From Grenada, we flew about an hour northwest to Barbados. Barbados used to be a British Colony since the 1620s and it was the English center of the African slave trade because it was a major sugar colony. Barbados abolished the slave trade in the early 1800s and became an independent state in 1966. It is now a popular holiday destination to escape the cold winters in the US and Europe. Many people come here for its beautiful white sand beaches and turquoise waters, but there is also an abundant of other things to do and very good nightlife for partygoers. The west coast of the island also known as the Platinum Coast is where most of the luxury hotels and walled estates are. Even back in the colonial times, this is the area where the wealthy visitors from the UK would come and stay. We stayed at The Sandpiper in St. James near Holetown for our visit. The Sandpiper is a small exclusive hotel on the beach near its larger sister hotel Coral Reef Club.
The beach outside the Sandpiper
Small beach area of the Sandpiper
Bridgetown is the capital of Barbados and was established by English settlers back in 1628. In 2011, Historic Bridgetown and its Garrison became listed as a UNESCO World Heritage Site. Bridgetown was originally named “Indian Bridge” because of the bridge that had been constructed over the Carenage by the Indians. The name was then changed to Town of St. Michael before finally being changed to Bridgetown. The Barbados Parliament, located in Bridgetown, is the third oldest Parliament in the Commonwealth and is now used for various concerts and cultural events. Of all the numerous sights in Barbados such as Animal Flower Cave, Harrison Cave, etc., we chose to visit St. Nicholas Abbey and the Friday Oistins Fish Fry.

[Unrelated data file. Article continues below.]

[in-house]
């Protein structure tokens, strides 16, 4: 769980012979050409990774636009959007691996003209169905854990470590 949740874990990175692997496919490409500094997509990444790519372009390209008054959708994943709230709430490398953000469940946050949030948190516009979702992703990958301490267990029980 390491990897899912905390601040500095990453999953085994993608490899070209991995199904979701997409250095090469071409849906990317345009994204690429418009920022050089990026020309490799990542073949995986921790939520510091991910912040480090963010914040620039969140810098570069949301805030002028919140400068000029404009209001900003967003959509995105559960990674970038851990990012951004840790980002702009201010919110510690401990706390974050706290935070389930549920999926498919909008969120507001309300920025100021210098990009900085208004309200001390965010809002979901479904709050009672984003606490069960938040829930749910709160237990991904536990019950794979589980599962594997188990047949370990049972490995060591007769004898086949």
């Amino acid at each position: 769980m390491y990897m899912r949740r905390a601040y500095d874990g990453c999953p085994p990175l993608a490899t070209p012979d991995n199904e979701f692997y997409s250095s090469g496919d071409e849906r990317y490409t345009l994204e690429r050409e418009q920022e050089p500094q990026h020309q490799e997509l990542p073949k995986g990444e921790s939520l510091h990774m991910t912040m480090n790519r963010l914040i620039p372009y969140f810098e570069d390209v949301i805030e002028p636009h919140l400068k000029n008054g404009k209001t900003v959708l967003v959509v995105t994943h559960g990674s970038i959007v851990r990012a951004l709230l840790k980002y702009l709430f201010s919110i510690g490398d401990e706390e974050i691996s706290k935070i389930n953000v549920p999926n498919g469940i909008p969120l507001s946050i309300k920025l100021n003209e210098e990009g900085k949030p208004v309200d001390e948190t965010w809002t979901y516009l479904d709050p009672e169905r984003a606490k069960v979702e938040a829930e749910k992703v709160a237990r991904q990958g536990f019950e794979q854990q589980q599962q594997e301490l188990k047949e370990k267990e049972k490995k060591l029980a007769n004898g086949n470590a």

St. Nicholas Abbey is one of the oldest distilleries and sugarcane plantations in the Caribbean. It has no church connection even though it is called an abbey. The mansion here is one of the only three genuine Jacobean mansions in the Western Hemisphere. There are tours here to taste the rum and view the artifacts from 350 years ago in the well-preserved museum. I brought home their 18-year rum and I love drinking it on the rocks with lime juice.
St Nicholas Abbey Rum Distillery
Remains of the original sugar mill
Oistins Fish Fry is a legendary place for fresh fish dinners on Friday nights on the sand next to the fish market. It is open on Saturday nights too but we were told Fridays are more fun. The 30 or so stalls mostly serve grilled fish and shellfish, chicken and ribs, etc with sides such as macaroni pie, plaintains, grilled breadfruit etc. The more famous stalls here favored by locals as well as tourists are Uncle George’s, Mo’s, and Pat’s Place. We originally wanted to try Uncle George’s but got a bit lost and ended up eating at Pat’s Place. There is a central stage next to Pat’s Place where there is live music and dancing later in the evening. The whole experience was a bit confusing as you had to find your own seats amongst rows of long communal tables. Then you have to try to get the attention of a server to come and take your order. The food will arrive after 15 to 30 minutes in these styrofoam takeaway boxes. Most people seem to order the flying fish which is a national favorite. I guess the assumption is you will socialize with your neighbors at the table and drink lots of beer while waiting. I made the mistake of ordering the grilled lobster because it took forever plus wasn’t as good as the one I had in the Grenadines. After dinner, you can walk around the back by the water where vendors sell souvenirs and arts and crafts. It was a bit of a madhouse overall and with hordes of people arriving constantly. Interesting experience though but I think once was enough.
Oistin’s Fish Fry
My dinner: grilled lobster with coleslaw, macaroni pie, and french fries
Beautiful sunset view everyday from the deck at the Sandpiper
This concludes my 2 weeks in the Caribbean. I think I have become addicted to adventure and this holiday was a bit too mellow for me so much so that I became a bit restless. In any case, I have already planned my next adventure to one of the happiest countries in the world. Stay tuned!
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